Read Acts 10:24-26 and 27-33 and 14:11, 12, 14, 15. Why is it natural to attribute miracles or blessings directly to the person who seems to be bringing them to you? Why must we be careful in having our favorite preachers and evangelists? Can we become too enamored with their personalities that we overlook what they are preaching to us? Why should this be avoided?
Read Galatians 3:26-28. What are some of the barriers that have separated men and women–even in the church? Is it possible to be one in Christ, when you haven’t even heard His name, or been convicted about who He is? Give examples.
Tuesday: The Gift of the Spirit
Think about the event at Cornelius’s house and their subsequent speaking in tongues, just like it had occurred at Pentecost. This must have made a great impression on Peter. He had been given a vision that was obviously trying to teach him that it was indeed possible for Gentiles to be accepted by God as equals with the Jews. And now he saw the fulfillment of it. It had actually happened in front of his eyes, as reinforcement for what God had been showing him through his dream.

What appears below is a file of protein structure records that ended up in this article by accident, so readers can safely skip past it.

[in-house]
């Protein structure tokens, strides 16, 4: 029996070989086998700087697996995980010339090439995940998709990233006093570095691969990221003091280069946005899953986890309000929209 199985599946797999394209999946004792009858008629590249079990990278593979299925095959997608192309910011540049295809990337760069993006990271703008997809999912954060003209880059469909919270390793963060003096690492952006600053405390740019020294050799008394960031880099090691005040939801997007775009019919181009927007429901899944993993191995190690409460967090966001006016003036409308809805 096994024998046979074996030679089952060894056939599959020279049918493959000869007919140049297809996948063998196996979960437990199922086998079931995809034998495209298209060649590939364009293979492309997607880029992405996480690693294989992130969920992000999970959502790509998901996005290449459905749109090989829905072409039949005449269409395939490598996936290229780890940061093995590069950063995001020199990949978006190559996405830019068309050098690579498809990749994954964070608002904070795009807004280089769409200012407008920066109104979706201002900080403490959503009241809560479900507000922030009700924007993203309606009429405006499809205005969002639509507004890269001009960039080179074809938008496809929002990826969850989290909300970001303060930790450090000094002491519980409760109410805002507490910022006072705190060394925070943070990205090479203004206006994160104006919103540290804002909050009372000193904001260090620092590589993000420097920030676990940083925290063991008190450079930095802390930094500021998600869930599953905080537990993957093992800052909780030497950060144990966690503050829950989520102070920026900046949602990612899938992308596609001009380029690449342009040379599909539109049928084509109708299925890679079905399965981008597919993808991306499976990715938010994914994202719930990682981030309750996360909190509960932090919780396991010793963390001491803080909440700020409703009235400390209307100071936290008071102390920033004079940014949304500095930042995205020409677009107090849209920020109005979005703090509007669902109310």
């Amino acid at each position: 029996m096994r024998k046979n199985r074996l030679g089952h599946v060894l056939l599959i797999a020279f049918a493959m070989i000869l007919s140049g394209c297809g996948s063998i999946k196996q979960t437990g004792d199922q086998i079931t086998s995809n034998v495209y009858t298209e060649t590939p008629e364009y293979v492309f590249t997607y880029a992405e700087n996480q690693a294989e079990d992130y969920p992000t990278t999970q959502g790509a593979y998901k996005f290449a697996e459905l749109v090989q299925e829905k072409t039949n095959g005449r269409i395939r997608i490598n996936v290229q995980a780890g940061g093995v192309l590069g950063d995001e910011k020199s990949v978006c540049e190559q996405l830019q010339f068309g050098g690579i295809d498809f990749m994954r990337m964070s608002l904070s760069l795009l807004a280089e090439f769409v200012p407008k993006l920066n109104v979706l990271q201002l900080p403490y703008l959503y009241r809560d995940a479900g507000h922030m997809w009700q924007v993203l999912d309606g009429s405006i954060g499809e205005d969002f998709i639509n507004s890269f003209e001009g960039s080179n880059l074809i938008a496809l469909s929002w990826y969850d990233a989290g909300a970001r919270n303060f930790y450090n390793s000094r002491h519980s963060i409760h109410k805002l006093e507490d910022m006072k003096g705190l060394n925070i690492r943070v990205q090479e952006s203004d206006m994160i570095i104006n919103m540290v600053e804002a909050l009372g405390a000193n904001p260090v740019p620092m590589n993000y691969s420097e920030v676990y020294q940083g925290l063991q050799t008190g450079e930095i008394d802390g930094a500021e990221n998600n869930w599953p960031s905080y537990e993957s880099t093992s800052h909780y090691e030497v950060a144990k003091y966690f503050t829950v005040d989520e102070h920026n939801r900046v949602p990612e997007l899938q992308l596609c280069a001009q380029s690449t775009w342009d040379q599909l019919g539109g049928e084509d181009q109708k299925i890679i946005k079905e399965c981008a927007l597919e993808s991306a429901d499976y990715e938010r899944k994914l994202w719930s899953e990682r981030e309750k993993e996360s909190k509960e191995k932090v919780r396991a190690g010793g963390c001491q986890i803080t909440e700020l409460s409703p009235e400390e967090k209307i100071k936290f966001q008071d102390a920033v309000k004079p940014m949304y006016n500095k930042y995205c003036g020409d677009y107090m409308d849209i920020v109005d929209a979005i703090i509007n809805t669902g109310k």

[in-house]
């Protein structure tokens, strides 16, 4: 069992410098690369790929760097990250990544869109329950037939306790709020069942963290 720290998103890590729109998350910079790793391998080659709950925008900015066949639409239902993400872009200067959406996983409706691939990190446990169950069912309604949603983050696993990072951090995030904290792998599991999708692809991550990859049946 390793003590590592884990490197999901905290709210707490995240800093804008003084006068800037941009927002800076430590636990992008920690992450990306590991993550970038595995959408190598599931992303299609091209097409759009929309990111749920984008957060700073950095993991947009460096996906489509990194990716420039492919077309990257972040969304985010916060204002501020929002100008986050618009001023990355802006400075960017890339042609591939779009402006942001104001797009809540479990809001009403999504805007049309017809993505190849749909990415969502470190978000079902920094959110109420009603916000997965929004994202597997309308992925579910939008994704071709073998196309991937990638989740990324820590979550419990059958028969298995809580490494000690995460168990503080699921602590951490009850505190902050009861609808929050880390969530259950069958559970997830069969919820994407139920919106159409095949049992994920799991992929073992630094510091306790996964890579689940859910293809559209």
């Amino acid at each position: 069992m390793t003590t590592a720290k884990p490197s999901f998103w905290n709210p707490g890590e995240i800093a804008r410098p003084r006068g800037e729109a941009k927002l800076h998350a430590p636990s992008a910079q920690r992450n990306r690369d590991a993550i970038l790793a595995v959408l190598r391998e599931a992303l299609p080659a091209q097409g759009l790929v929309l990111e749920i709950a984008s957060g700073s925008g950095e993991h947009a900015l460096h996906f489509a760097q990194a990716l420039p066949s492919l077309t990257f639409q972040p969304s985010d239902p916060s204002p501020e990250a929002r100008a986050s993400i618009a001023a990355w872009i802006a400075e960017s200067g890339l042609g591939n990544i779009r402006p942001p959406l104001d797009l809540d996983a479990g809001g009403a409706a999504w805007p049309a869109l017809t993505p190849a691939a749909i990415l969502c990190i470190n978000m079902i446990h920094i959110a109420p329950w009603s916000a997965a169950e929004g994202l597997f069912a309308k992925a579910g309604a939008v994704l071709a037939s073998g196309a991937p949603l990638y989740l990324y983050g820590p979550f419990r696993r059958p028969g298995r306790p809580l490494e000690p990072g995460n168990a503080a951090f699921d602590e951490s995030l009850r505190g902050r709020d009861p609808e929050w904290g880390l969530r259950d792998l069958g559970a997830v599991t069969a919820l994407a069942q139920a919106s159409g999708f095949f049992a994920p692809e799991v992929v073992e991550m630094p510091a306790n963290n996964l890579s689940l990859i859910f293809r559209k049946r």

As a matter of fact, Peter’s preaching to Cornelius’ household was the first record we have of a Judean apostle preaching the gospel to uncircumcised Gentiles. But it wouldn’t have happened without the intervention of the Holy Spirit. There was much heart preparation and cultivation for this mindset of the Jews to be converted.
If the gospel was to go to the Gentiles around the world as Jesus instructed, they would have to allow Gentiles to omit becoming Jewish first, as the Judean believers thought and were practicing. God was telling them that it was alright to be a Christian, with or without being Jewish as well.
Read Acts 2:4, 6, 11, 12, 10:44-48 and 11:17. What kind of tongues experience did the house of Cornelius experience? How do we know that it would have been actual languages that were spoken and not some kind of unknown “heavenly language”?
Read Acts 11:1-3 and 15-18. What convinced the Jews that Gentiles were accepted as equals with the Jews? How would and did this affect the future work of the apostles?
Read Acts 15:7-9. As Peter later spoke these words before the Jewish Council, what did he acknowledge as the agent for purifying our hearts?
Wednesday: The Church in Antioch
Refugees fleeing persecution began sharing their faith in the towns and cities to which they fled. Therefore, these Hellenistic Jewish Christians were the first to carry out Christ’s commission to carry the gospel to the Gentiles.